Tag Archives: uc san diego

The lawnmowers of coral reef


In the first global snapshot of its kind, a team of researchers at Scripps Institution of Oceanography has shown how overfishing has impacted seaweed-eating fish that are vital to coral reef health. Study leader Jennifer Smith says there are many species of fish and invertebrates that act as lawnmowers in these fragile ecosystems.

If you take away the lawnmower or the weed whackers in your own yard, you know what happens. You get the weeds growing and they will grow over, out-compete the plants that you are trying to cultivate. The same things happens on a coral reef where, if you don’t have the lawnmowers, these weeds can overgrow and out-compete the corals, which are the ecosystem engineers.

Smith says their study found that populations of plant-eating fish declined by more than half in areas that were overfished.

One of the goals is to help many places develop better management and conservation strategies for their coral reef ecosystem across the Pacific and Caribbean.

Do spoilers really ruin stories?

Game of Thrones

Spoilers give away endings before stories begin and the conventional wisdom is that they diminish suspense and ruin a story, but here’s the twist…

Research by UC San Diego psychologists find that spoilers make reading stories more enjoyable (Story spoilers don’t spoil stories).

How they tested it: Participants in the study were given a series of short stories that they hadn’t read before (covering a variety of genres: an ironic-twist story, a mystery, and a more evocative literary story).  Some participants were given a story with a paragraph that spoiled the story, while others were not.  They then rated the story in terms of enjoyment.

It turns out that most of the people for whom the story was “spoiled” reported enjoying it more than those who read it unprepared.

This was true whether the spoiler revealed a twist at the end (e.g., that the condemned man’s daring escape is just a fantasy as the rope snaps taut around his neck) or solved the crime (e.g., Poirot discovers that the apparent target of attempted murder was in fact the perpetrator). It was also true when the spoiler was more poetic.

What it means: Spoilers may allow readers to organize developments, anticipate the implications of events, and resolve ambiguities that occur in the course of reading — which is consistent with the idea that we can re-watch a movie or re-read a book and still enjoy it.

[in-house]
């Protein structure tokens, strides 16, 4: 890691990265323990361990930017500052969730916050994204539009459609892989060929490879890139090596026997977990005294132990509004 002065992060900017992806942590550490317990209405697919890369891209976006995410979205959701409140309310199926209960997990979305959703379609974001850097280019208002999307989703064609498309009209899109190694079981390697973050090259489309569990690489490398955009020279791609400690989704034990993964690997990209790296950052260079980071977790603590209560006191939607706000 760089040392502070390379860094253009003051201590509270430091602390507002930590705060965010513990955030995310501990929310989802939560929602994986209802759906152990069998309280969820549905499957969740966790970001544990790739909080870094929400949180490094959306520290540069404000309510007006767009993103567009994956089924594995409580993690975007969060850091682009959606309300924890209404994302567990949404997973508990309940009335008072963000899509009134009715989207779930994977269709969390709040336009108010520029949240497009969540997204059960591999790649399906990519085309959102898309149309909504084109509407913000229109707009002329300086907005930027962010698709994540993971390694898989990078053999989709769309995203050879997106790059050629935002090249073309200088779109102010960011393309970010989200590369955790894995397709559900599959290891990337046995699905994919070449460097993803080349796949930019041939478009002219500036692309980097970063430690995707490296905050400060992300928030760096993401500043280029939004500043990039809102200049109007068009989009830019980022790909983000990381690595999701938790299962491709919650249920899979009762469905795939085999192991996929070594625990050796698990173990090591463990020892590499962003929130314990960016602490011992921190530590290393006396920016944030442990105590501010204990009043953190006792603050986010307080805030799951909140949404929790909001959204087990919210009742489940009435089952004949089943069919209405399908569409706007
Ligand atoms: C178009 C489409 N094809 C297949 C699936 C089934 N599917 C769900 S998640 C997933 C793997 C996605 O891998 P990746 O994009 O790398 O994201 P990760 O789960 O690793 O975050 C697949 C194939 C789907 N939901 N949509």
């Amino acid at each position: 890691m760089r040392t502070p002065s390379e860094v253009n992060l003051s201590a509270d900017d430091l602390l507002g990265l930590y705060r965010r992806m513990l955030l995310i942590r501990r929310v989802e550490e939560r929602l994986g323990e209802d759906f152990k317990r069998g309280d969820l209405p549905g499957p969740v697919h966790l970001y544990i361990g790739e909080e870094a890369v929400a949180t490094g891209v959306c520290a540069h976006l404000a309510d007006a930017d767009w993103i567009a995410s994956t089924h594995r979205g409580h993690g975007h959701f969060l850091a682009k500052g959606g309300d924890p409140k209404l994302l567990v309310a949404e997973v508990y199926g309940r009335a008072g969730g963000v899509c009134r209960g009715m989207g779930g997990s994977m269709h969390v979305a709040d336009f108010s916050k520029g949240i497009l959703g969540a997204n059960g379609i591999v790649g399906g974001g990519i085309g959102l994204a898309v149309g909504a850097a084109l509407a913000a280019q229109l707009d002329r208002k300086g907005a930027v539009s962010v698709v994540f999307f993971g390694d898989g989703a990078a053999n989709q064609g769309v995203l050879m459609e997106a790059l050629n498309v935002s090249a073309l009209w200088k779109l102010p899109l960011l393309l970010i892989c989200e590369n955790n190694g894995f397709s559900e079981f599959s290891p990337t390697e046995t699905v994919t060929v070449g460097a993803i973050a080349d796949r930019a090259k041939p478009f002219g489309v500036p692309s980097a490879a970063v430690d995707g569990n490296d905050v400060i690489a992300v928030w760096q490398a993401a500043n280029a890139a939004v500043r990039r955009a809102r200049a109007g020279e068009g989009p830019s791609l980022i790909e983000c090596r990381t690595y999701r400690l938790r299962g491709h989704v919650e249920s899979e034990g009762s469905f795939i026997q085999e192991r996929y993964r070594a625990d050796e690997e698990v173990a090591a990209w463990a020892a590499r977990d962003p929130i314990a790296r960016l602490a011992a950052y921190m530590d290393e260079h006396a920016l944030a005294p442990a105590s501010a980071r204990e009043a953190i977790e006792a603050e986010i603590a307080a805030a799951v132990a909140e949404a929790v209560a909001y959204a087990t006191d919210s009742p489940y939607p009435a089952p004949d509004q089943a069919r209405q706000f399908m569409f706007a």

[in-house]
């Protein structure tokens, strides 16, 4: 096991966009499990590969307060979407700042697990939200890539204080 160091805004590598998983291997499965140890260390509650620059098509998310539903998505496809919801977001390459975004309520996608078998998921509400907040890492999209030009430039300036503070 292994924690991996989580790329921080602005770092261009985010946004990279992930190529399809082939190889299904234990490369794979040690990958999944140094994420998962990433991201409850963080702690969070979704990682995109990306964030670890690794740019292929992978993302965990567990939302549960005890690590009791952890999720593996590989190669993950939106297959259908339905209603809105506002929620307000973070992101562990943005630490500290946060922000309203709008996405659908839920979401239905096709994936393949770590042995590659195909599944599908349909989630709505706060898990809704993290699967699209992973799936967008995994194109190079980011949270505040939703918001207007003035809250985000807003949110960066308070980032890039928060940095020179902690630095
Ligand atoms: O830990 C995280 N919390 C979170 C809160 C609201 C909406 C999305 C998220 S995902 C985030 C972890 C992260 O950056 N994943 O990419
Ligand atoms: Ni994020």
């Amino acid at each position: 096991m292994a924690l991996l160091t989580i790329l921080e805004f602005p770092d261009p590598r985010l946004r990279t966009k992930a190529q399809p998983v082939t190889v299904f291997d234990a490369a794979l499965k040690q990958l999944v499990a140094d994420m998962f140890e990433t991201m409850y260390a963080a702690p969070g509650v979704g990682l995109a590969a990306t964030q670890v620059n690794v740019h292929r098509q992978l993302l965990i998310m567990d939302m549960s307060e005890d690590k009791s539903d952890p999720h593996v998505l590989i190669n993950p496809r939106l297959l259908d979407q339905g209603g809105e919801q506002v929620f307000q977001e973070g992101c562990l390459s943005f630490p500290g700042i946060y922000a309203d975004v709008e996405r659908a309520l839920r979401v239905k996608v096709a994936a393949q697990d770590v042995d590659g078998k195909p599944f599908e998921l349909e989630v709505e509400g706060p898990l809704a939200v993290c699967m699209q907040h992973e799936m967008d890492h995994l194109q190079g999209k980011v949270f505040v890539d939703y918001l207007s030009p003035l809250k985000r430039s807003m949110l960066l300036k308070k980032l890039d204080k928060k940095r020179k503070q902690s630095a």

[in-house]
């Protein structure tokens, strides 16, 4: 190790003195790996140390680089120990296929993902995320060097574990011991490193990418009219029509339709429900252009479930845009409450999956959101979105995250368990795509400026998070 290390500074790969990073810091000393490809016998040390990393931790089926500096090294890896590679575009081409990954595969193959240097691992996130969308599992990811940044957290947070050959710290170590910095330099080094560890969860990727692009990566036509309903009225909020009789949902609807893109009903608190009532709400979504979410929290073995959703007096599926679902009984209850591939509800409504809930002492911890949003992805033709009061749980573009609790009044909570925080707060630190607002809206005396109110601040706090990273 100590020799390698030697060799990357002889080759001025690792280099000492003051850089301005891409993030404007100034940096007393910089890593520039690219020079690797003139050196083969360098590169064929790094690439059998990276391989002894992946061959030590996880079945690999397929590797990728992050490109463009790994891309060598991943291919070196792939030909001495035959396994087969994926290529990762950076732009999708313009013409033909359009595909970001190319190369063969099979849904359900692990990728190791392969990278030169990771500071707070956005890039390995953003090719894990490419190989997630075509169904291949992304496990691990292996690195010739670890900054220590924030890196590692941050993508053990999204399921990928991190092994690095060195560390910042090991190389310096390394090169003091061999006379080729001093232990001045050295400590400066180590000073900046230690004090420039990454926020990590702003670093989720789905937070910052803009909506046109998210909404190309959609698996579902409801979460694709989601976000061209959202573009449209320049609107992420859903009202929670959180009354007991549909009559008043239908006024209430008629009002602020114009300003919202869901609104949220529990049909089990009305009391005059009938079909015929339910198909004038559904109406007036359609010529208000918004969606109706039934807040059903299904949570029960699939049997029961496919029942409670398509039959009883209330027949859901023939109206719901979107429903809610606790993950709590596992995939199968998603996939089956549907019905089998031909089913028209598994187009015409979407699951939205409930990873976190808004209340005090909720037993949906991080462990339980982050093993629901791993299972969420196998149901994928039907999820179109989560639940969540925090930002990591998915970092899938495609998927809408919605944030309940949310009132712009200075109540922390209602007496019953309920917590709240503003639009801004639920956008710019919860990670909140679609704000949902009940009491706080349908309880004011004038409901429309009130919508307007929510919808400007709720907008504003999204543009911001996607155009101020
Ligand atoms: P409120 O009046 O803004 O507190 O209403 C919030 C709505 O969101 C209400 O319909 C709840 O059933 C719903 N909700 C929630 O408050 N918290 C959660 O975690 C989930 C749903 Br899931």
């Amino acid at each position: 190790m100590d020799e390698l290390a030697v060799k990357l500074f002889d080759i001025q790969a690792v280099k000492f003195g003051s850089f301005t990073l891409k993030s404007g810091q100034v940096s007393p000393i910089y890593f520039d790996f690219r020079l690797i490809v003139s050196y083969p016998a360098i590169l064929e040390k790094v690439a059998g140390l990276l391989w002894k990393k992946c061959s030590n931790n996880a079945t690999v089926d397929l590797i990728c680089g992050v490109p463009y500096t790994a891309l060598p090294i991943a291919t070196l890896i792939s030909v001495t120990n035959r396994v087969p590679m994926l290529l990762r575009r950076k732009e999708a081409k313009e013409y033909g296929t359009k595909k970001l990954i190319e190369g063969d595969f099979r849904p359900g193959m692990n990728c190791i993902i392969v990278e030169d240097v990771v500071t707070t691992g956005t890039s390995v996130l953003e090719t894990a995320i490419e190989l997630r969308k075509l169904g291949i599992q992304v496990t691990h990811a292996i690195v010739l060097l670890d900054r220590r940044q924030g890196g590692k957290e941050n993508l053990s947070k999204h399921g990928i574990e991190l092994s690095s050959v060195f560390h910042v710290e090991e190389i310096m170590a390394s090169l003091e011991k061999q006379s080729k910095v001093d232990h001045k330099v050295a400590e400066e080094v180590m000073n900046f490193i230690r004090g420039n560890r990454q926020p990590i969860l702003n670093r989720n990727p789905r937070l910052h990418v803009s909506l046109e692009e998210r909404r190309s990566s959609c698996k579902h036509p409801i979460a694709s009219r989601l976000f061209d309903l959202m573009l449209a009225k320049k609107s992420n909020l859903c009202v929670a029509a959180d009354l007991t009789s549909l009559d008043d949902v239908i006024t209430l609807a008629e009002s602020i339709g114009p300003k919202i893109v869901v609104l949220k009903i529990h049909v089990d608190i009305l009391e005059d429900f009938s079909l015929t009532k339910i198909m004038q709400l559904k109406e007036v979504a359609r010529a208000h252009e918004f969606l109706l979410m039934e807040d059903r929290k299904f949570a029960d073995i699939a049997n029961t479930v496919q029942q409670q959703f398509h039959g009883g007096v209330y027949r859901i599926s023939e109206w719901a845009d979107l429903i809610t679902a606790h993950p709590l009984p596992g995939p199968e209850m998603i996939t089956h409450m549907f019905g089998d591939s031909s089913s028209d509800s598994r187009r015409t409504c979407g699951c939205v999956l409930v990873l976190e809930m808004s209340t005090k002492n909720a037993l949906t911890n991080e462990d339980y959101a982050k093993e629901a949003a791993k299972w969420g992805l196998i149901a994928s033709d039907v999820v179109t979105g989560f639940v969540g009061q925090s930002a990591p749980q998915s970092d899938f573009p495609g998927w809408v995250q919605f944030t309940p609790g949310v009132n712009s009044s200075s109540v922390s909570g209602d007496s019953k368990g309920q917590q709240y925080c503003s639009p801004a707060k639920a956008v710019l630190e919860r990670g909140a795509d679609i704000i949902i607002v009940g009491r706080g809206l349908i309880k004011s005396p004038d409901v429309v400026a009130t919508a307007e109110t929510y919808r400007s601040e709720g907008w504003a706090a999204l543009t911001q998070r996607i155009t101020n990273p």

Read more about the research at NPR

This is a declarative sentence?

“Men don’t think they do it, but they do,” explains Amanda Ritchart, a linguistics grad student at UCSD.

‘It’ is uptalk, the oft-mocked conversational style that uses a rising pitch at the end of utterances. Here’s a classic example:

A coffee shop barista asks a person for his or her name. The person says their name almost as if it were a question (Mike?, Isabelle?), even though we know that this person is not actually questioning his or her name.

Although it’s associated with the caricature of valley girls (as seen in the 1995 movie Clueless)some linguists date it to the 1950s, while others argue it is centuries old.

To investigate the phenomena of uptalk, Ritchart and Amalia Arvanti gathered 23 undergraduates (who were native speakers of SoCal English*) and gave them two tasks:

  • Use a map to give directions to a listener.
  • Describe a sitcom clip they had just watched. (Scrubs and How I Met Your Mother were the chose sitcoms, in case you were wondering…)

“For young speakers in Southern California, no matter the gender, the ethnicity, the socioeconomic background, everyone uses uptalk,” Ritchart says.  The researchers found that uptalk could also serve a strategic purposes such as confirmation (“are you following me on this?”):

When giving directions, a non-uptalker would use a declarative sentence, without a rising inflection. But uptalkers did use rises, as if they were implicitly asking the listener to confirm that they were being understood: “Go all the way to the right in the middle where it says Canyon Hills?” Both the men and women in the study used uptalk 100 percent of the time in these so-called “confirming” statements.

In such instances, uptalk suggests confidence or paternalism (maybe even coercion).  Another technique the researchers identified was ‘floor-holding’ — where a speaker, anticipating being interrupted by the listener, tries to fight it off by using a rising tone at the end of the statement:

In the study, women spoke with the floor-holding rise nearly 60 percent of the time: “O.K., so go toward Warren” (pronounced as a high-rising “Waa—REN?”). Men used it only 28 percent of the time, tending instead to maintain steady voices, in a plateau. Amalia Arvaniti, a co-author of the study who is now head of the English language and linguistics department at the University of Kent in England, said, “It could indicate that young women were generally interrupted more than men and so it’s a defense mechanism.”

It’s easy to dismiss uptalk as the language of airheads, but in fact, it appears that it can be quite useful.

Arvanti added that the research doesn’t imply that Uptalk doesn’t happen outside of Southern California or that young men have only recently picked up uptalk:  ”The primary motivation was to document the form and function of uptalk in SoCal because there was so little systematic research on this particular variety compared to, say, Australian and New Zealand English uptalk and even UK varieties that uptalk.”

*11 male and 12 female. 15 monolingual and 8 bilingual. 12 self-identified as Asian, six as Hispanic, 5 as White.  Using the MacArthur Scale, the speakers were grouped into socioeconomic status classes: Lower (4), Middle (13), and Upper (6).